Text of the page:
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The English Languagesurveys the development of the English language from its Indo-European past to the present day. It covers the entire history of the English language beginning with its prehistoric origins in Proto-Indo-European and includes thorough coverage of its four major periods: Old English, Middle English, Early Modern English, and Modern English. The second edition features a convenient quick reference guide for reference and review as well as a comprehensive timeline of the major events in the development of English. In addition to fully updated print and web references directing students to the latest research, the new edition also offers enhanced discussion of a number of topics: the effects of media (radio, television, computers) on the language; the socio-cultural causes of change; the expansion of the vocabulary of Modern English during the Renaissance; and the sources and dialects of Canadian English, including consideration of the effects of immigration on the language (illustrated with maps).
Laurel J. Brinton, professor, University of British Columbia, specializes in English language studies and in the interface between language and literature. In addition to co-authoring The English Language: A Linguistic History, she is currently co-editing the two-volume Handbook of HistoricalEnglish Linguistics (Mouton) and serves as an associate editor of the revision of the Dictionary of Canadianisms on Historical Principles.
Leslie K. Arnovick, professor, University of British Columbia, published her first book, The Development of Future Constructions in English, in 1991. In addition to co-authoring The English Language: A Linguistic History, she has also written several monographs profiling medieval English.
Table of Contents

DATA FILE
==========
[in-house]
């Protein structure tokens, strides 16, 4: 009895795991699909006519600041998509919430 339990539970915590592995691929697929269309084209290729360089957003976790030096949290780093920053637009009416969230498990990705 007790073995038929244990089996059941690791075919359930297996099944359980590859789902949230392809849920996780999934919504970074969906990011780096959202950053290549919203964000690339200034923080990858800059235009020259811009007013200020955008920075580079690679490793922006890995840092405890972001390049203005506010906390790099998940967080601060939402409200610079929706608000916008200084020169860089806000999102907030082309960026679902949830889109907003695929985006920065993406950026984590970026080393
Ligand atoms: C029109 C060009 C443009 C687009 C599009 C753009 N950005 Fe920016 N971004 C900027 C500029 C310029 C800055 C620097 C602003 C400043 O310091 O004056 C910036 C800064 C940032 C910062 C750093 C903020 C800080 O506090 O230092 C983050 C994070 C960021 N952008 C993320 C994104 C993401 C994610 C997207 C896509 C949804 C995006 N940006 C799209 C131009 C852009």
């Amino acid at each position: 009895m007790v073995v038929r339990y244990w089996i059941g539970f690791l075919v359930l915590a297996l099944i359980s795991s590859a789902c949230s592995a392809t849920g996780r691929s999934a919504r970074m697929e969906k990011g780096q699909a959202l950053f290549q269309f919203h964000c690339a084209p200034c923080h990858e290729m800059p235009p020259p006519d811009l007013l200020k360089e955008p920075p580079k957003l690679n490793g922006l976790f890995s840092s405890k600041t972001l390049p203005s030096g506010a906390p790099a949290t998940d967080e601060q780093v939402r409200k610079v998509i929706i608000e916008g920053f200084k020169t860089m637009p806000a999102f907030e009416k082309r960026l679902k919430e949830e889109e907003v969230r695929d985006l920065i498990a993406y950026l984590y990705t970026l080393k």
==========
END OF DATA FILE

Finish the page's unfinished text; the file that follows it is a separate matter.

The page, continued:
1. Studying the History of English Overview Objectives Why Study the History of English? A Definition of Language The Components of Language Linguistic Change in English The Nature of Linguistic Change The Origin of Language Attitudes toward Linguistic Change Resources for Studying the History of English Recommended Web Links Further Reading Further Viewing 2. The Sounds and Writing of English Overview Objectives The Sounds of English The Writing of English Recommended Web Links Further Reading Further Viewing 3. Causes and Mechanisms of Language Change Overview Objectives Causes of Change Historical Sociolinguistics Mechanisms of Phonological Change Mechanisms of Morphological and Syntactic Change Mechanisms of Semantic Change Recommended Web Links Further Reading Further Viewing 4. The Indo-European Language Family and Proto-Indo-European Overview Objectives Classification of Languages Language Families The Indo-European Language Family Proto-Language Reconstruction Proto-Indo-European Nostratic Theory Recommended Web Links Further Reading Further Viewing 5. Germanic and the Development of Old English Overview Objectives Proto-Germanic Grammatical and Lexical Changes from PIE to Germanic Phonological Changes from PIE to Germanic A Brief History of Anglo-Saxon England The Records of the Anglo-Saxons Recommended Web Links Further Reading Further Viewing 6. The Words and Sounds of Old English Overview Objectives The Word Stock of the Anglo-Saxons The Orthographic System of Old English The Phonological System of Old English Stress Recommended Web Links Further Reading Further Viewing 7. The Grammar of Old English Overview Objectives The Nominal System The Verbal System Syntax Recommended Web Links Further Reading Further Viewing 8. The Rise of Middle English: Words and Sounds Overview Objectives French and English in Medieval England The Word Stock of Middle English The Written Records of Middle English Orthographic Changes Consonant Changes Vowel Changes Recommended Web Links Further Reading Further Viewing 9. The Grammar of Middle English and Rise of a Written Standard Overview Objectives The Effects of Vowel Reduction Grammatical Developments in Middle English Change from Synthetic to Analytic Middle English as a Creole? The Rise of a Standard Dialect Recommended Web Links Further Reading Further Viewing 10. The Words, Sounds, and Inflections of Early Modern English Overview Objectives Early Modern English Vocabulary The Great Vowel Shift Changes in the Short Vowels and Diphthongs Changes in Consonants Renaissance Respellings Changes in Nominal Inflected Forms Case Usage Changes in Verbal Inflected Forms Recommended Web Links Further Reading Further Viewing 11. Early Modern English Verbal Constructions and Eighteenth-Century Prescriptivism Overview Objectives Early Modern English Syntax The Rise of Prescriptivism Aims of the Eighteenth-Century Grammarians Methods of the Eighteenth-Century Grammarians The Question of Usage Dictionaries Recommended Web Links Further Reading Further Viewing 12. Modern English Overview Objectives Grammatical and Lexical Changes Since Early Modern English Changes in Progress The Effect of the New Media on English Recommended Web Links Further Reading Further Viewing 13. Regional Varieties of English Overview Objectives The Development of National Varieties Important Regional Varieties Recommended Web Links Further Reading Further Viewing